NHSX published a draft Digital Health Technology Standard and called for feedback from the industry.
The draft standard was been created in collaboration with stakeholders from across the digital health ecosystem. NHSX wanted to gather feedback from a wider range of voices who have an interest in digital health, including developers, clinicians, commissioners and patient groups, to ensure it is robust, ambitious and attainable.
The draft standard outlined 10 components on what the NHS expects. It’s based on existing standards and will support a process for reviewing, assessing and evaluating digital health technologies that meet the standard. It is also intended to speed up and streamline how health technologies are reviewed and commissioned by the NHS and social care.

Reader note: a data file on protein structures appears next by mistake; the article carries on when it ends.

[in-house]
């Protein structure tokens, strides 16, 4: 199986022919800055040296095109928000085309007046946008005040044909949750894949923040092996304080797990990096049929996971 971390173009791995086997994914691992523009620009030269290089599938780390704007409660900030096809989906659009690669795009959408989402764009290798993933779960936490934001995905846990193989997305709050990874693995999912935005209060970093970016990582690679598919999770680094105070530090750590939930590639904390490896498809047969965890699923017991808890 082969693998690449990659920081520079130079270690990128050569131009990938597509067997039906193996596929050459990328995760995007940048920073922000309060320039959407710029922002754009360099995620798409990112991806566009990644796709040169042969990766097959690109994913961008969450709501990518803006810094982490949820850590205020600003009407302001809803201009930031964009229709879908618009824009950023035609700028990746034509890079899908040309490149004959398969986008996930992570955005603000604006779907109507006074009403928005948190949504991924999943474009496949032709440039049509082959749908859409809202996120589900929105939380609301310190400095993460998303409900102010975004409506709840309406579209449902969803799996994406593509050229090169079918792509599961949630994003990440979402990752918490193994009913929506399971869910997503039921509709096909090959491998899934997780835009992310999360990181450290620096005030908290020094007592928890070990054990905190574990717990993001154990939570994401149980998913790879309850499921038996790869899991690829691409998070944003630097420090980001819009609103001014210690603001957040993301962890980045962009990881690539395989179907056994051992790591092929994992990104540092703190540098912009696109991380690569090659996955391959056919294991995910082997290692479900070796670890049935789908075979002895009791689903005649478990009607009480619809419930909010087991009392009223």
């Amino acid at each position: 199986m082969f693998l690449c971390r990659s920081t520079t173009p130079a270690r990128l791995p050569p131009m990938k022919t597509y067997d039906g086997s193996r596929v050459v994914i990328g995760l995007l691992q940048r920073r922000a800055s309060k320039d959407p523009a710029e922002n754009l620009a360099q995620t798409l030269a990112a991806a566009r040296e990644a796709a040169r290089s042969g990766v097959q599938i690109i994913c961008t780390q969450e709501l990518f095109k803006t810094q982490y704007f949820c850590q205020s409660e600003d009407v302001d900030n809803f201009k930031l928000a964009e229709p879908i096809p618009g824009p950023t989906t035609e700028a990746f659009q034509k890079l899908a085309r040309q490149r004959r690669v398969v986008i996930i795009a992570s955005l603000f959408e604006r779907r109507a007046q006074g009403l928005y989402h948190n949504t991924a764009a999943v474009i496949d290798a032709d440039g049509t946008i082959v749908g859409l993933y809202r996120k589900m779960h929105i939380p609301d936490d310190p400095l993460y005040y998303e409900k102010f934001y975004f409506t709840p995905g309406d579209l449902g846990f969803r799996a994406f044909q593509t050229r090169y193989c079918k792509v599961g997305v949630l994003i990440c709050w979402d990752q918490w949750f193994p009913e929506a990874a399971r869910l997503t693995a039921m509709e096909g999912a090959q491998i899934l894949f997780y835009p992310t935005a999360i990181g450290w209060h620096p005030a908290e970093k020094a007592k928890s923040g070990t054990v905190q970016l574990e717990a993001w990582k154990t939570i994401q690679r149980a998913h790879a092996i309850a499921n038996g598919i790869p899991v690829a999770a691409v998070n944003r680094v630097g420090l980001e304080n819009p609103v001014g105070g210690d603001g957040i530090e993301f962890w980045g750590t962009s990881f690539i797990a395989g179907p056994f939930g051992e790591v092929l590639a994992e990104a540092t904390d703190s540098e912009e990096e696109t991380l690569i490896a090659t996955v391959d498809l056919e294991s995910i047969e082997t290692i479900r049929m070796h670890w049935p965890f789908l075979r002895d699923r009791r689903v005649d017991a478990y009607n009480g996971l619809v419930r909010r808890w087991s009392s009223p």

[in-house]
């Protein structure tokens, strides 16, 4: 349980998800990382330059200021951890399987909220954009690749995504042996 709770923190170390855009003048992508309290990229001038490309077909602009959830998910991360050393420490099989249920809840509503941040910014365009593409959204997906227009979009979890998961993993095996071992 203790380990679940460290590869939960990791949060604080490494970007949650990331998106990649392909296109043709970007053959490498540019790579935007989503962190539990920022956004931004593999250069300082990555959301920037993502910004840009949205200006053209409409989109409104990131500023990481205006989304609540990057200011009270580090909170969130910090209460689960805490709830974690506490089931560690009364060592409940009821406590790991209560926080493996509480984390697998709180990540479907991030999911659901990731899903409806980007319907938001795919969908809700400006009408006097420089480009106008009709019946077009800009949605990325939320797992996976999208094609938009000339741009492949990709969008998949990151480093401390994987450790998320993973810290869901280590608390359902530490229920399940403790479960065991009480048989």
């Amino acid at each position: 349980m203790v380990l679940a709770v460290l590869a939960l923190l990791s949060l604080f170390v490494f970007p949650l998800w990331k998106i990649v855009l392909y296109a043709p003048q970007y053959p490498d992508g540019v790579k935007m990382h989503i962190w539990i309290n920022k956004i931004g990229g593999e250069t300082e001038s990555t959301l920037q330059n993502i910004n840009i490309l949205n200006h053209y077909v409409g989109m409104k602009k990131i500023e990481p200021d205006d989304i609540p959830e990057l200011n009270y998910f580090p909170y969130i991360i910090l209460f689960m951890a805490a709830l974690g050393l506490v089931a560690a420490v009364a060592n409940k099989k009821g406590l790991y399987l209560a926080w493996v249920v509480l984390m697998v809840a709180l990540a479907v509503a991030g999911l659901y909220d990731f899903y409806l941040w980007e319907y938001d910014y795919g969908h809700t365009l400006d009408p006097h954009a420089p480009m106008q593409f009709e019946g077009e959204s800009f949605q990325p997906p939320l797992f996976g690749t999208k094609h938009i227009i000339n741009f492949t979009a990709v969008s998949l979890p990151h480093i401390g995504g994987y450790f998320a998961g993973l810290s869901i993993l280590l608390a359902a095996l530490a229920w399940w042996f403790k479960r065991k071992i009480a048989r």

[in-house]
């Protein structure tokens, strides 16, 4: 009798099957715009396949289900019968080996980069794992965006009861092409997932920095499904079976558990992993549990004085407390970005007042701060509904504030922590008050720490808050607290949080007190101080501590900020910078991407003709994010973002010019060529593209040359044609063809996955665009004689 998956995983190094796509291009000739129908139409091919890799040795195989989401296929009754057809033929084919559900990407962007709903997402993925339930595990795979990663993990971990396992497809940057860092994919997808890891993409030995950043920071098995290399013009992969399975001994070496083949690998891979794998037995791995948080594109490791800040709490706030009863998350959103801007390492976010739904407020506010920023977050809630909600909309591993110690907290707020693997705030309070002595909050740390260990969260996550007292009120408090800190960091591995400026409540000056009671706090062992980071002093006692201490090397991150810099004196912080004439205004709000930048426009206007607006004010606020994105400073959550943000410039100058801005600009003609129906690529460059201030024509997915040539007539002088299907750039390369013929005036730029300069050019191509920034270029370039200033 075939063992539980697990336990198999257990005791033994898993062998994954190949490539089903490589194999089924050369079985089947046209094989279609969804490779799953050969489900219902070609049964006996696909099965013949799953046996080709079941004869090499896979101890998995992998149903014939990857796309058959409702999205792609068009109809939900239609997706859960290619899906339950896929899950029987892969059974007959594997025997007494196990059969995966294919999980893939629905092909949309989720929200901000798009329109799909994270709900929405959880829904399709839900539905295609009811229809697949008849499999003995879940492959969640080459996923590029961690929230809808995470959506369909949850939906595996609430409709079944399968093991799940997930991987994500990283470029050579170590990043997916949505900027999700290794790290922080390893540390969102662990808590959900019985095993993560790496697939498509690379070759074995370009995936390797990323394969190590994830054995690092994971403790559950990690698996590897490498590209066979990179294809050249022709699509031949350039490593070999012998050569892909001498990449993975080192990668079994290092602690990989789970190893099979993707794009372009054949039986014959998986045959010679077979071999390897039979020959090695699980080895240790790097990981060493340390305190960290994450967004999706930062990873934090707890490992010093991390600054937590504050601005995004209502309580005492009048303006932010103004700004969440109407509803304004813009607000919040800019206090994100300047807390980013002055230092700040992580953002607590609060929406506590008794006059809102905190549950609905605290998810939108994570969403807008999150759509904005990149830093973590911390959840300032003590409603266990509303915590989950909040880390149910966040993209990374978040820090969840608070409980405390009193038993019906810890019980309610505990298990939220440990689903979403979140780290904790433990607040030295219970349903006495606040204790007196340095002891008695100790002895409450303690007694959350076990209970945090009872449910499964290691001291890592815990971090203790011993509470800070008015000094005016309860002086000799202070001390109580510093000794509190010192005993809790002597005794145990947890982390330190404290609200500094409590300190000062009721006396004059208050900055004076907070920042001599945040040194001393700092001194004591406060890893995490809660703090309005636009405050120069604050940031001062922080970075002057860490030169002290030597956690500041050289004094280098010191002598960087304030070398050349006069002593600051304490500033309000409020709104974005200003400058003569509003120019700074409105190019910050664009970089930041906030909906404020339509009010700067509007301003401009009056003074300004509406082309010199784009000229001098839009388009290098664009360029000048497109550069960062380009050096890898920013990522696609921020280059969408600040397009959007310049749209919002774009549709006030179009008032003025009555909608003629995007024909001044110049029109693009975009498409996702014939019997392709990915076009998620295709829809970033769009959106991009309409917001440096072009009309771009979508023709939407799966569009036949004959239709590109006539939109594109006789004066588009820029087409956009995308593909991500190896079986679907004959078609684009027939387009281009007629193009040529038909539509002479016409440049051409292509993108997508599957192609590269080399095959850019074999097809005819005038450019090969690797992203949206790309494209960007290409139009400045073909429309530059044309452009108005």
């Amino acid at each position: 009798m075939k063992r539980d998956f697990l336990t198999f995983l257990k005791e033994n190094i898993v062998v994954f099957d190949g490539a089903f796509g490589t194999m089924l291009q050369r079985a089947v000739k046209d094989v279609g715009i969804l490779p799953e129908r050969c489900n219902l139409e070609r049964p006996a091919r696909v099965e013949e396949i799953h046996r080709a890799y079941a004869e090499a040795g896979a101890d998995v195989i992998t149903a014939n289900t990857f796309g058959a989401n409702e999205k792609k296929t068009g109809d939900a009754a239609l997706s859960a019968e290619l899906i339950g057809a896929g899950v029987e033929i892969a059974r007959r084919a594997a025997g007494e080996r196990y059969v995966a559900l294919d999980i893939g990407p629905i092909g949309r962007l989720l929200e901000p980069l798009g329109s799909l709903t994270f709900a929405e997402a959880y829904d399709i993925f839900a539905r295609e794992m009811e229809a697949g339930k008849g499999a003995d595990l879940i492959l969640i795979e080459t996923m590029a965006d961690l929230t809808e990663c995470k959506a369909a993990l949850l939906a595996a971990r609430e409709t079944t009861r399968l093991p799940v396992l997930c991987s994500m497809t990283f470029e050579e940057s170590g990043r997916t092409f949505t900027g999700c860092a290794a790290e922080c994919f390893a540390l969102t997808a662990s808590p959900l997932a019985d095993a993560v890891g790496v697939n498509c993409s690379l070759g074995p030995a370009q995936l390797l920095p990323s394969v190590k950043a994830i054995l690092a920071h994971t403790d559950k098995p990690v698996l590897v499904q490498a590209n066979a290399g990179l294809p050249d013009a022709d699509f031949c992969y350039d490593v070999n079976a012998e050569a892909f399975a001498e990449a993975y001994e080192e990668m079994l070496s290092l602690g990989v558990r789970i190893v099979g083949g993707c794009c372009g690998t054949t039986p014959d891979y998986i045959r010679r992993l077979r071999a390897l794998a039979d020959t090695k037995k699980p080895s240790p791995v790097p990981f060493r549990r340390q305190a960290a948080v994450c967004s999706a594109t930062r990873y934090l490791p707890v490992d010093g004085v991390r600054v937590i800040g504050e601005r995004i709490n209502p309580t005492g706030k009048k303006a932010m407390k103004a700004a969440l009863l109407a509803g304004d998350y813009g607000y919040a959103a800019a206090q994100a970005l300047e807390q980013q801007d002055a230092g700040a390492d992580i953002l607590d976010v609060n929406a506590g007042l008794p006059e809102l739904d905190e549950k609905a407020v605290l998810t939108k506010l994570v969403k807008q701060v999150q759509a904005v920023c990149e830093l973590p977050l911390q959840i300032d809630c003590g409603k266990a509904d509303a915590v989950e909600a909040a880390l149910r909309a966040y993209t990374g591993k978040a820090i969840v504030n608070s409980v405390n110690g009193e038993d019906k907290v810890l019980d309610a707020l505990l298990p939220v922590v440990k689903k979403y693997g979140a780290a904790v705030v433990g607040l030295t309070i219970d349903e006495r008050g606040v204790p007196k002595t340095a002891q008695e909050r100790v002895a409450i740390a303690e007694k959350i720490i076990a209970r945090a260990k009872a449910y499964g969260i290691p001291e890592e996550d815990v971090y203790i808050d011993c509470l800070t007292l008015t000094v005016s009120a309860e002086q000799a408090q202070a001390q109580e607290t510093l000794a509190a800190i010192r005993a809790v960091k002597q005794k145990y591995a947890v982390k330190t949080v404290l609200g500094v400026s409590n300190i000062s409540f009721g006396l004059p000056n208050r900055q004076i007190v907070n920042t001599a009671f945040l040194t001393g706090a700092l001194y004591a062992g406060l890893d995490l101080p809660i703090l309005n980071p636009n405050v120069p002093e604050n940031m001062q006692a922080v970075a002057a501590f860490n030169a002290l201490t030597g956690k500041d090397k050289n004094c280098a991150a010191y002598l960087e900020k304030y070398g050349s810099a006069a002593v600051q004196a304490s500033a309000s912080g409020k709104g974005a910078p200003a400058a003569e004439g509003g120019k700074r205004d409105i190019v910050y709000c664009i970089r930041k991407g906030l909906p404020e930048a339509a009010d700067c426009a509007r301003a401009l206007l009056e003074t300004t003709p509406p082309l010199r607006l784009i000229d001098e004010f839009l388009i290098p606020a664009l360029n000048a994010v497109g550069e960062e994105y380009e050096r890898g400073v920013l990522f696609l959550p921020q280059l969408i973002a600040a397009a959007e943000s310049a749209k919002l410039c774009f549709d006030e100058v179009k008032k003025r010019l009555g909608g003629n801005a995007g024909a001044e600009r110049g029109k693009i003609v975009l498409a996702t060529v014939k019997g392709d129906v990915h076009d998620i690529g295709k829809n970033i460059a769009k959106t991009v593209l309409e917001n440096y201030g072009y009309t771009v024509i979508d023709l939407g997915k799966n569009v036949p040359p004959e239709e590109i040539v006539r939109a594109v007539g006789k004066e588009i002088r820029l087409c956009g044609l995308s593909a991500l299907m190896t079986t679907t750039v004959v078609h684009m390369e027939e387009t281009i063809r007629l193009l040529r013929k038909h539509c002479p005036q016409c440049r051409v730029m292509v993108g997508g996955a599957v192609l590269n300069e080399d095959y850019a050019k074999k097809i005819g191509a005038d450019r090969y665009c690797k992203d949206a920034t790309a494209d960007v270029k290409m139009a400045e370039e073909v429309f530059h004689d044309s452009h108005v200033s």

Patient Safety Learning's response to the draft:
“The standard mentions safety up front as a fundamental principle which is good, but there are areas that still need addressing. For example, the need for user testing is implied, but not explicit; where a DHT provides any sort of personalised advice or output, it must gather sufficient context about the user to do this safely and the use of appropriately expert clinicians in the development of the DHT (including those who have worked on ML algorithms) should be tightened up.
There are also issues around data that ought to be addressed. Such as the user being able to see (if they have consented appropriately) who their data has been shared with and when; users should be able to change their mind about this when they want to and easily stop their data being shared; and should the DHT vendor no longer support the DHT, they should offer to give the user their data back and wipe it from their servers, or just say it will be deleted.”